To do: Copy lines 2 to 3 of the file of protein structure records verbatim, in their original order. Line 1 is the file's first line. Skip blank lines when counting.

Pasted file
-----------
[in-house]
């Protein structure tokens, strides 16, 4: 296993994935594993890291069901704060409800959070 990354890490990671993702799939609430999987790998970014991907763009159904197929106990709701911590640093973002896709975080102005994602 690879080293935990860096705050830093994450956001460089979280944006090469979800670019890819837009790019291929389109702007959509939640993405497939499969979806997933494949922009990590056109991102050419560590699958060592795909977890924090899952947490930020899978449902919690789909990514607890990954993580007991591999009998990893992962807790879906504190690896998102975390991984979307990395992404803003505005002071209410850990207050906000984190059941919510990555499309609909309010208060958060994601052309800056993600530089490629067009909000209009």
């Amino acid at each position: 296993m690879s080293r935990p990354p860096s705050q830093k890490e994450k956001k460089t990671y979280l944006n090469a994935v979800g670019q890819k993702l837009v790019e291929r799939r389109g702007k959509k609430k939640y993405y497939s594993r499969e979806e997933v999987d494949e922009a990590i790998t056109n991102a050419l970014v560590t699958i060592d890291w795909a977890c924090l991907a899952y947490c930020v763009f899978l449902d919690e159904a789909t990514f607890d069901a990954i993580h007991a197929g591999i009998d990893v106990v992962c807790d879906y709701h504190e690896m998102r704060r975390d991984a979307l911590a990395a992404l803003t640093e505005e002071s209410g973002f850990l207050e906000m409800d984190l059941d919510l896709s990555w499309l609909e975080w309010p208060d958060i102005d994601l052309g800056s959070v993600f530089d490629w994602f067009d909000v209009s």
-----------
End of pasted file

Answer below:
């Protein structure tokens, strides 16, 4: 296993994935594993890291069901704060409800959070 990354890490990671993702799939609430999987790998970014991907763009159904197929106990709701911590640093973002896709975080102005994602 690879080293935990860096705050830093994450956001460089979280944006090469979800670019890819837009790019291929389109702007959509939640993405497939499969979806997933494949922009990590056109991102050419560590699958060592795909977890924090899952947490930020899978449902919690789909990514607890990954993580007991591999009998990893992962807790879906504190690896998102975390991984979307990395992404803003505005002071209410850990207050906000984190059941919510990555499309609909309010208060958060994601052309800056993600530089490629067009909000209009």
């Amino acid at each position: 296993m690879s080293r935990p990354p860096s705050q830093k890490e994450k956001k460089t990671y979280l944006n090469a994935v979800g670019q890819k993702l837009v790019e291929r799939r389109g702007k959509k609430k939640y993405y497939s594993r499969e979806e997933v999987d494949e922009a990590i790998t056109n991102a050419l970014v560590t699958i060592d890291w795909a977890c924090l991907a899952y947490c930020v763009f899978l449902d919690e159904a789909t990514f607890d069901a990954i993580h007991a197929g591999i009998d990893v106990v992962c807790d879906y709701h504190e690896m998102r704060r975390d991984a979307l911590a990395a992404l803003t640093e505005e002071s209410g973002f850990l207050e906000m409800d984190l059941d919510l896709s990555w499309l609909e975080w309010p208060d958060i102005d994601l052309g800056s959070v993600f530089d490629w994602f067009d909000v209009s």